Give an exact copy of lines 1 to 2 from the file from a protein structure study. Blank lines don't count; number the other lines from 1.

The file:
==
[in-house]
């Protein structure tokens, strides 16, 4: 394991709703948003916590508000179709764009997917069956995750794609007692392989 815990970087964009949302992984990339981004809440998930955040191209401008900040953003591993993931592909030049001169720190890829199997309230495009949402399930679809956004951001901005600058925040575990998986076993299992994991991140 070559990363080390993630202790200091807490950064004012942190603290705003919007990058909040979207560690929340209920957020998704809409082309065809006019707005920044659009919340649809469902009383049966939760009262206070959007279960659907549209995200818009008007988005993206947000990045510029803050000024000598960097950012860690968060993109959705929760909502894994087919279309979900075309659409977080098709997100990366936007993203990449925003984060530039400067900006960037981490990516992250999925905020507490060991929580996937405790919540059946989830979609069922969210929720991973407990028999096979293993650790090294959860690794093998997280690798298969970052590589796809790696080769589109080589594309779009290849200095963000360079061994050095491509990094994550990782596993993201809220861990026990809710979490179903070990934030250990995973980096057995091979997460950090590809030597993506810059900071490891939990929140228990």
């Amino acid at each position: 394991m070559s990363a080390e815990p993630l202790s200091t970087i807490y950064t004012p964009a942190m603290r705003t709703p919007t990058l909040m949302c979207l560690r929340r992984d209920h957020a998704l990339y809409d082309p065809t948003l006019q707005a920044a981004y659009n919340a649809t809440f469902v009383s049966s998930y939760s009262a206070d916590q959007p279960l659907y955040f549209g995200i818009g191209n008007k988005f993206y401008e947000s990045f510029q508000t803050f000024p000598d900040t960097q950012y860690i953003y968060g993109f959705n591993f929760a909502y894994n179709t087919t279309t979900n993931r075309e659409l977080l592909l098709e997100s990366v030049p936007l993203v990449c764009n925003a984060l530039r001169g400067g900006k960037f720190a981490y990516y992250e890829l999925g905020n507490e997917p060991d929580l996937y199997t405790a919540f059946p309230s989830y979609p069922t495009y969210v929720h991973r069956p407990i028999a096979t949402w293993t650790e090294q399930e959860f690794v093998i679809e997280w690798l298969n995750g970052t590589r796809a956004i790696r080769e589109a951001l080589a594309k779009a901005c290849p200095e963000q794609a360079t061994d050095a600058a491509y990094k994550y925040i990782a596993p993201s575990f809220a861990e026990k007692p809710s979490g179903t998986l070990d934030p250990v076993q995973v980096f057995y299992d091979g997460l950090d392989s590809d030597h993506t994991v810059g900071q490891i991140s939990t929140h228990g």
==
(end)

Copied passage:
[in-house]
């Protein structure tokens, strides 16, 4: 394991709703948003916590508000179709764009997917069956995750794609007692392989 815990970087964009949302992984990339981004809440998930955040191209401008900040953003591993993931592909030049001169720190890829199997309230495009949402399930679809956004951001901005600058925040575990998986076993299992994991991140 070559990363080390993630202790200091807490950064004012942190603290705003919007990058909040979207560690929340209920957020998704809409082309065809006019707005920044659009919340649809469902009383049966939760009262206070959007279960659907549209995200818009008007988005993206947000990045510029803050000024000598960097950012860690968060993109959705929760909502894994087919279309979900075309659409977080098709997100990366936007993203990449925003984060530039400067900006960037981490990516992250999925905020507490060991929580996937405790919540059946989830979609069922969210929720991973407990028999096979293993650790090294959860690794093998997280690798298969970052590589796809790696080769589109080589594309779009290849200095963000360079061994050095491509990094994550990782596993993201809220861990026990809710979490179903070990934030250990995973980096057995091979997460950090590809030597993506810059900071490891939990929140228990």